The oligarch Boris Berezovsky was found dead in his home outside of London over the weekend, either a suicide or a heart attack. He was depressed over losing a lawsuit to his old business associate, Roman Abramovich; had failed to secure what he thought was his rightful property after the death of another, much closer associate, Badri Patarkatsishvili; was losing a decade-long battle to his former protege, Vladimir Putin; and was also, on top of all that, apparently running out of money. With him he took many of the secrets, and insights, and schemes, that nearly destroyed Russia in the decade after the Soviet Union fell apart. 
Berezovsky wasn’t just an oligarch: he was the first oligarch. He is sometimes referred to slightingly as a “former used car salesman”—this is a kind of joke. In fact Berezovsky was an accomplished mathematician, a corresponding member of the Soviet Academy of Sciences, with a specialization in game theory. ... 
The incredible success of Berezovsky—he would have become a multi-millionaire when he started moving hundreds of thousands of cars, and a billionaire, at least on paper, when he won the Sibneft oil conglomerate in the rigged loans-for-shares auctions of 1995—represented the colossal failure of his generation of Russian liberals. He may not have been the best of this generation, morally speaking, but he may well have been one of the brightest (for a Jew of that generation to have made it as far as he did in Soviet academia was a tremendous accomplishment), and in certain important ways he believed what they believed: that capitalism was virtuous; that because capitalism was virtuous, those who succeeded at capitalism were the elect, and those who failed at it were the damned; that, politically speaking, all that was required for the liberation of the Russian people, after three hundred years of oppression, was to open the windows and let the free market in. What all this led to, in fact, was the enrichment of a very few and the immiseration of the populace, the reduction of life expectancy for Russian males by nearly a decade, and, as of last year, nearly a million suicides. And now it seems possible that Berezovsky is one more.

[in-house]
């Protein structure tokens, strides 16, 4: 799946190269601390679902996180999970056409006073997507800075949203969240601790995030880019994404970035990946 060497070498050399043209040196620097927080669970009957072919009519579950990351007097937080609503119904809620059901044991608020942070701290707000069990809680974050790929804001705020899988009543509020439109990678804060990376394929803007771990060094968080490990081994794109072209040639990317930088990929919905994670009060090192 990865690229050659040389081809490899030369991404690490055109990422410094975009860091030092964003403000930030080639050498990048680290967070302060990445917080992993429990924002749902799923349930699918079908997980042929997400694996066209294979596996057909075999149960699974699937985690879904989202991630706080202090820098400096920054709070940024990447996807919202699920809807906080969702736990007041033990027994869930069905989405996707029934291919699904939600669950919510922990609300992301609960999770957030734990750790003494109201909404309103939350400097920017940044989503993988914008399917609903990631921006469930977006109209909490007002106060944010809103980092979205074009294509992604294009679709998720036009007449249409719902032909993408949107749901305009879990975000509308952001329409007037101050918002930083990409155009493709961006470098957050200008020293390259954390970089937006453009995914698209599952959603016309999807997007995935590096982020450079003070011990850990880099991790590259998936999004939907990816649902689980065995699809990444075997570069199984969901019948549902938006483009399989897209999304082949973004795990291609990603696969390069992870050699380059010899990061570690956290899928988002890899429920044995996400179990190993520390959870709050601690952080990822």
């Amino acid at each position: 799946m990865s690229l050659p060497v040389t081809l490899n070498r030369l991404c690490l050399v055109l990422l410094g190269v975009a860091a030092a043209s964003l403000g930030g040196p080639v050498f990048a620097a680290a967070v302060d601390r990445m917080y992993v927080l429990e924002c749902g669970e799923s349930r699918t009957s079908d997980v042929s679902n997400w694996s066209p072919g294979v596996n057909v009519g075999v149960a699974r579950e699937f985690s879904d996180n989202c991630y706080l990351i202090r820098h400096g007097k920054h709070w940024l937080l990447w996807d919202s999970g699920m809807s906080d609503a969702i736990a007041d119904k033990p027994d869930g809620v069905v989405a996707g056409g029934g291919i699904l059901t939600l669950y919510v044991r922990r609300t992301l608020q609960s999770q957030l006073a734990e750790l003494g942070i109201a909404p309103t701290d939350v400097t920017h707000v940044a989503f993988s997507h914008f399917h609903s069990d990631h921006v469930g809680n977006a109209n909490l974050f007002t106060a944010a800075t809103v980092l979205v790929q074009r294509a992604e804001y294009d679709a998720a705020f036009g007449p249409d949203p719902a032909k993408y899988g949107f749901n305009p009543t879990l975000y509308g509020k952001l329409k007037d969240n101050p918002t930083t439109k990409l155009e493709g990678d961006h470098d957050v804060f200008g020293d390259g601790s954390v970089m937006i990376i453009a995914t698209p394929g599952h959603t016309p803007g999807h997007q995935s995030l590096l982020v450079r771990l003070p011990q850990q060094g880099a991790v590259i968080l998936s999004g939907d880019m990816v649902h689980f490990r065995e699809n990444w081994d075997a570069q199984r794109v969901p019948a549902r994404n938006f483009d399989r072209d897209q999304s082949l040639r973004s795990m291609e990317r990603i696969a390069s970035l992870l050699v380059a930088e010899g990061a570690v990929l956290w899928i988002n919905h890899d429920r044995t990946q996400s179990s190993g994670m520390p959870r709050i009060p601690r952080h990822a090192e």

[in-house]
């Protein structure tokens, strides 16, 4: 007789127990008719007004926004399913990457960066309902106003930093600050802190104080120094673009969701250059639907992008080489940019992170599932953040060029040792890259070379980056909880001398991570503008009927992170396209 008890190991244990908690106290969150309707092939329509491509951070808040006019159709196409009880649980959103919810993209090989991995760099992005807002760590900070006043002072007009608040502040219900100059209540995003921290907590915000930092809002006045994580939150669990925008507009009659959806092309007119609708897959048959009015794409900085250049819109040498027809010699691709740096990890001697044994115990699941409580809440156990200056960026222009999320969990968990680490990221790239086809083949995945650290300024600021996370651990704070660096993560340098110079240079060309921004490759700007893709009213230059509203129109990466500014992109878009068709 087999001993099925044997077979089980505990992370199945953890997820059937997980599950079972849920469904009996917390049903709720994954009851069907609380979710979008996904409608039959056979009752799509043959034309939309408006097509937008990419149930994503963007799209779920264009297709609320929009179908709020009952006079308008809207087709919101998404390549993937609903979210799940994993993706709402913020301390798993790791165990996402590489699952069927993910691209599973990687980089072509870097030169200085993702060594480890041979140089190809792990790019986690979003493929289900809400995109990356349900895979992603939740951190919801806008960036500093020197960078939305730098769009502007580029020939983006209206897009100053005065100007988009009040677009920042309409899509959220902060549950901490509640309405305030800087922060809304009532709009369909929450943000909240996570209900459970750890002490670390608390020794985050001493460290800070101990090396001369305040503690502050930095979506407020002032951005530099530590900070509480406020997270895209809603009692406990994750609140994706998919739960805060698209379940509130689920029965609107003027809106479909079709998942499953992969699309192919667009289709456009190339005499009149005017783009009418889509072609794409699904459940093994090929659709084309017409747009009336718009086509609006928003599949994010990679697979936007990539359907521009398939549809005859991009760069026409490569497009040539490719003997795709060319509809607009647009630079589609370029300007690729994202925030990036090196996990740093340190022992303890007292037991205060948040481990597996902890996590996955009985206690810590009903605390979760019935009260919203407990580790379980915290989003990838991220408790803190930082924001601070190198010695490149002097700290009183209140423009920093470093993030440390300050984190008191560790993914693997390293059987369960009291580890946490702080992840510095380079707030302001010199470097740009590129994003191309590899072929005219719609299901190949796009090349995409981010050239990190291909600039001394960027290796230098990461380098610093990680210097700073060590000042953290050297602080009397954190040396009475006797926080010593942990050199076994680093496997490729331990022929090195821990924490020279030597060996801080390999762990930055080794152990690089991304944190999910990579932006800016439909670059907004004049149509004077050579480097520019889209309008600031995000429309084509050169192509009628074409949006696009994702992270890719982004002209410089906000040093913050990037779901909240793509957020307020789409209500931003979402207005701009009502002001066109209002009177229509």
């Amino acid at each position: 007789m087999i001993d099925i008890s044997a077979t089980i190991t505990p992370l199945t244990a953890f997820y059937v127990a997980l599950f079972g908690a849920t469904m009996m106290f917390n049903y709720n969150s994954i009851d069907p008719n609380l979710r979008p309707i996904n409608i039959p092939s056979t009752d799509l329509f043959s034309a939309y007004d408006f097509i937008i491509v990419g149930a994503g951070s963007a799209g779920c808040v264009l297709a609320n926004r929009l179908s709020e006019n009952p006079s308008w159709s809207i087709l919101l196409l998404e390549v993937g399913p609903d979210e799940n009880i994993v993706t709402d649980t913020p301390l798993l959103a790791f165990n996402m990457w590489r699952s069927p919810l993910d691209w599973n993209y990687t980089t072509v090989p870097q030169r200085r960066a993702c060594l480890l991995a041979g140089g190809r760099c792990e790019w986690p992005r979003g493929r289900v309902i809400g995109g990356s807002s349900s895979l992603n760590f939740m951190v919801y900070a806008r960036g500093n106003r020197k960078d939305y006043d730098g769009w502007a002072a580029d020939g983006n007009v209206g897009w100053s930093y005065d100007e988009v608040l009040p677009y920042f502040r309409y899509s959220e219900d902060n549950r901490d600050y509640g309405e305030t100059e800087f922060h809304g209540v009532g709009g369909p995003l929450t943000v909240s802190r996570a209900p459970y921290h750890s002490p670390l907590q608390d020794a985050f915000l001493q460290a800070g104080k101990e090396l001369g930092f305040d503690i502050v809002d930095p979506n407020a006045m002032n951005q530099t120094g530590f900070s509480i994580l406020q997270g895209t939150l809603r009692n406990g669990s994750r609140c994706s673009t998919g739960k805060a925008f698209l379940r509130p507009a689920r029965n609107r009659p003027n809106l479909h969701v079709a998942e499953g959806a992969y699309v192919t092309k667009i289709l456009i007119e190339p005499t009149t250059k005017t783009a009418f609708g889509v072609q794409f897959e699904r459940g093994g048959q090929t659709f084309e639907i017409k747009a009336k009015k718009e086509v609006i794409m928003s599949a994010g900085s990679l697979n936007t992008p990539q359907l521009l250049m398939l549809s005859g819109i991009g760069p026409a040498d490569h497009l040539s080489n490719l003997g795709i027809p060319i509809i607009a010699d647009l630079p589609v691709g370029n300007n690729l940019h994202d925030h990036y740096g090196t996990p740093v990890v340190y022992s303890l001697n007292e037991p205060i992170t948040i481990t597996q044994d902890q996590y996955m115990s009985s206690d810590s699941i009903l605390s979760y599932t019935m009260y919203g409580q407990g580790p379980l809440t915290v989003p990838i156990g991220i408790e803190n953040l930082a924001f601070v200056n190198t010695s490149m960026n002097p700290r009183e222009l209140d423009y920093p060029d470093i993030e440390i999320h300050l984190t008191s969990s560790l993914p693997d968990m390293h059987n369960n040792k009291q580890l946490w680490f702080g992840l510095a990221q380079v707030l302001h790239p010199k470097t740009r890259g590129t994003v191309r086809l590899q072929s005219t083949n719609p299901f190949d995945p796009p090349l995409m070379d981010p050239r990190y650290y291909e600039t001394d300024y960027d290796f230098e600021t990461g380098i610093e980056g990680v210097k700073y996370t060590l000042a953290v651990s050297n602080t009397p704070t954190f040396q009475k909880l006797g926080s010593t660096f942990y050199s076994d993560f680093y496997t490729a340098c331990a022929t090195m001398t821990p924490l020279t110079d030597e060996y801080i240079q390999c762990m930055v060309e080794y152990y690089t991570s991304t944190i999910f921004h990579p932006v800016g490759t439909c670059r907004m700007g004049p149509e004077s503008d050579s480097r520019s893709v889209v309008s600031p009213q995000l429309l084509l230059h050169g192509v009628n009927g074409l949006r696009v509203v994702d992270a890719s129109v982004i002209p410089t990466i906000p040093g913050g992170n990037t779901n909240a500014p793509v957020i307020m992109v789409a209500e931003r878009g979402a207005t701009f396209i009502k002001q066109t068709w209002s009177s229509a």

What was criminal capitalism in Russia actually like? On the most fundamental level it was a series of protection rackets. If you sold vegetables on the street corner, eventually you’d be approached by some guys in leather jackets who would demand protection money. If you didn’t pay, they upset your vegetable stand; next time, they beat you up. If you paid them, they protected you. They didn’t do this particularly well, but they would try; if some other group of guys in leather jackets came along and tried to shake you down, they’d tell them to lay off, and if they didn’t lay off, they’d fight them. There was a lot of fist-fighting in those days, and most of the guys in the protection rackets were boxers or karate or wrestling champions, including, occasionally, a former Olympian. ...